17 May 2016


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We organised two screenings in Mumbai, in partnership with the Hamara Foundation, a charity which provides education and a healthy environment for children in poor communities.  Our audiences included former street children and slumdwellers, teachers and trainers. We translated English and Hindi into Marathi.

Of those taking our survey before viewing the films, not a single person knew that hepatitis affects the liver, nor its cause. No one had been vaccinated, and only 5% had been tested. Equally concerning was the fact that almost no one had seen information about hepatitis in the media or in their local hospital or clinic.

The response from seeing our films was dramatic:

  • all those taking our survey said they would be tested for hepatitis if they showed symptoms
  • 68% now knew that vaccination at birth could prevent hepatitis B
  • 90% said they would get their children vaccinated
  • 95% thought it was possible for people being treated for hepatitis B to lead a normal life
  • all found the films informative.

Now I will go and tell all my friends about this disease.’

  • Priya Kamble, 13, student

We also held two screenings in Lucknow, at the Babasaheb Bhimrao Ambedkar University and at Gautam Buddha college. A third screening was later held by the student filmmakers themselves, at Khwaja Moinuddin Chisti Urdu, Arbi-Farsi University.

Unlike our Mumbai audiences, our Lucknow audiences included people from NGOs, medical professionals, college and secondary school students and journalists. But even with this highly educated group, knowledge of hepatitis before our films was poor:

  • 39.6% said hepatitis A leads to hepatitis B which then leads to hepatitis C
  • Over a quarter believed that traditional healers could cure hepatitis.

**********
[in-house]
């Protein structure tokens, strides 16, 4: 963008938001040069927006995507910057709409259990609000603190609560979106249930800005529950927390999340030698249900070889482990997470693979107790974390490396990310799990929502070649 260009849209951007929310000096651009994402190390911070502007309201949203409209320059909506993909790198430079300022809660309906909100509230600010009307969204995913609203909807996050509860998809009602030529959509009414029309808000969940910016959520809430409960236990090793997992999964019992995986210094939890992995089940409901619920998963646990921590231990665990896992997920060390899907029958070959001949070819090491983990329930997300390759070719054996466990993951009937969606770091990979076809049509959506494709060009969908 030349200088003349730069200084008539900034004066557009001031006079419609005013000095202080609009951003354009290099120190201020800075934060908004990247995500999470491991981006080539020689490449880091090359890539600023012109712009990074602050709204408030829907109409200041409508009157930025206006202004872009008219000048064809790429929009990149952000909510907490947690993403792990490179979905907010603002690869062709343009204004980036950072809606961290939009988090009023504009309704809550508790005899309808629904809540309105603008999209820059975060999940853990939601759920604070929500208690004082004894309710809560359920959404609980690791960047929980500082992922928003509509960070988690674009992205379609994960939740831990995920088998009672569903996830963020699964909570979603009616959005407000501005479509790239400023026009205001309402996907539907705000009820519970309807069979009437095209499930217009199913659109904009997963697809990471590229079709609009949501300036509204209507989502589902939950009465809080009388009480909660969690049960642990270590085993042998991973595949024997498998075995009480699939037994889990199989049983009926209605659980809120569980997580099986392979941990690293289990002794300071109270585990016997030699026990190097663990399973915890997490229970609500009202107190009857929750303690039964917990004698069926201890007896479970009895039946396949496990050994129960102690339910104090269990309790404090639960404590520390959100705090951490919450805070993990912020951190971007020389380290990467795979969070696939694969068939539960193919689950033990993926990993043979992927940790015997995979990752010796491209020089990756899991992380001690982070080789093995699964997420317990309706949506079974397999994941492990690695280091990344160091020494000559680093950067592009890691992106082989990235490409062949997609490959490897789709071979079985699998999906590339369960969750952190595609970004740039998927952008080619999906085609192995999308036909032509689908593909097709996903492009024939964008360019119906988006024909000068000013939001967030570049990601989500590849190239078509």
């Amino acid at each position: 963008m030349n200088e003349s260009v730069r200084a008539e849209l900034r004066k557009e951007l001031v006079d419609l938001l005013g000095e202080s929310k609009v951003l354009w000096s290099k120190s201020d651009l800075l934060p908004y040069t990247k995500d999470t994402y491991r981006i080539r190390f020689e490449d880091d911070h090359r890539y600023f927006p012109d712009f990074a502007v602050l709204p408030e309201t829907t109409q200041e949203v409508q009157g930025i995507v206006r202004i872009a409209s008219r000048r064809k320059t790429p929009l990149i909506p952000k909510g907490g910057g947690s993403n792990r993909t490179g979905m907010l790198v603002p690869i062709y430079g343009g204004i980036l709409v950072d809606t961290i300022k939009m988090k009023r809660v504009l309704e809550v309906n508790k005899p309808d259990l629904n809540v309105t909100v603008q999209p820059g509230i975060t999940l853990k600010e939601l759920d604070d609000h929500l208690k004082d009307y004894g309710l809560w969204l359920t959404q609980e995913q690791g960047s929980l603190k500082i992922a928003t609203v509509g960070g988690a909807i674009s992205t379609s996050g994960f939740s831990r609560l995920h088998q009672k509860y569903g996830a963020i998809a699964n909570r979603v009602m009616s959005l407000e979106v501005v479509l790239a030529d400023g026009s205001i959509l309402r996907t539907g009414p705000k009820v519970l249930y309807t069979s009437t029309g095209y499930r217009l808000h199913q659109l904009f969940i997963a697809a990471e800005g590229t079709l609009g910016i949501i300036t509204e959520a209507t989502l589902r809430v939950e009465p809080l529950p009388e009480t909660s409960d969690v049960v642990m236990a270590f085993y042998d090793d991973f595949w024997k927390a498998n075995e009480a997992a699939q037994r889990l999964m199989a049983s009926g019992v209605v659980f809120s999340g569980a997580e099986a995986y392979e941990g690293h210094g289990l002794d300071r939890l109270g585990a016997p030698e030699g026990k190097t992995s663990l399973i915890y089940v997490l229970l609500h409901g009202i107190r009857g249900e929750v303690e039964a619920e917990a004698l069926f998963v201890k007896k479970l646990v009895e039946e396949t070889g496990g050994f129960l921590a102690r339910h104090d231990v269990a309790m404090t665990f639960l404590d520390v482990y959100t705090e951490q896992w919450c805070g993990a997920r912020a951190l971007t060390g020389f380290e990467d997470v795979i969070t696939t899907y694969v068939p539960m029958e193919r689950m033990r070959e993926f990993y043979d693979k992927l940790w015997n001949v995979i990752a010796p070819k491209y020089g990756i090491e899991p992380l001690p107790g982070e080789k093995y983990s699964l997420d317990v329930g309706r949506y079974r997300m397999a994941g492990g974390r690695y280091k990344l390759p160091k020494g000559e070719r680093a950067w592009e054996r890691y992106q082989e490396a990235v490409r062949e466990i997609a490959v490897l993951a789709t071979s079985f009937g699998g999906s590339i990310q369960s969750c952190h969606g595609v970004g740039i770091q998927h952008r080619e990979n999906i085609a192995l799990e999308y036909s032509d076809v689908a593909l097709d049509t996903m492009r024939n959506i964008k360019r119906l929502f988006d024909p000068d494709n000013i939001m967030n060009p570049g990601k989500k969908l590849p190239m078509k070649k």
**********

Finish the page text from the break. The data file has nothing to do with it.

As in Mumbai, we saw dramatic change. The number of people who would seek treatment from a traditional healer plummeted; nearly 85% said they would have their child vaccinated; nearly all believed that people with hepatitis C, if treated, could live a normal life. Almost everyone would recommend the films to friends and family.

The message of our film is full of hope. It highlights the thought that once the individual takes the step of getting tested, which is perhaps the most important step in mitigating the spread of the disease, there is a very high chance of a complete cure.

Our respondents spoke to us about the courage required to live with hepatitis, especially before it is treated. One of them pointed out to us that our short films aim to reflect the countless years he had spent with the disease. The realisation that we had to be extremely sensitive to those with lived experience hit us hardest at that juncture.’

  • Aditi Saraswat, student filmmaker

online viewing

We had hundreds of thousands of online views, mainly from viewers in Bangladesh, Pakistan and India, through our own social media and the World Hepatitis Alliance YouTube channel and Facebook page.

We also livestreamed the first public screening of the films and the panel discussion in Lucknow.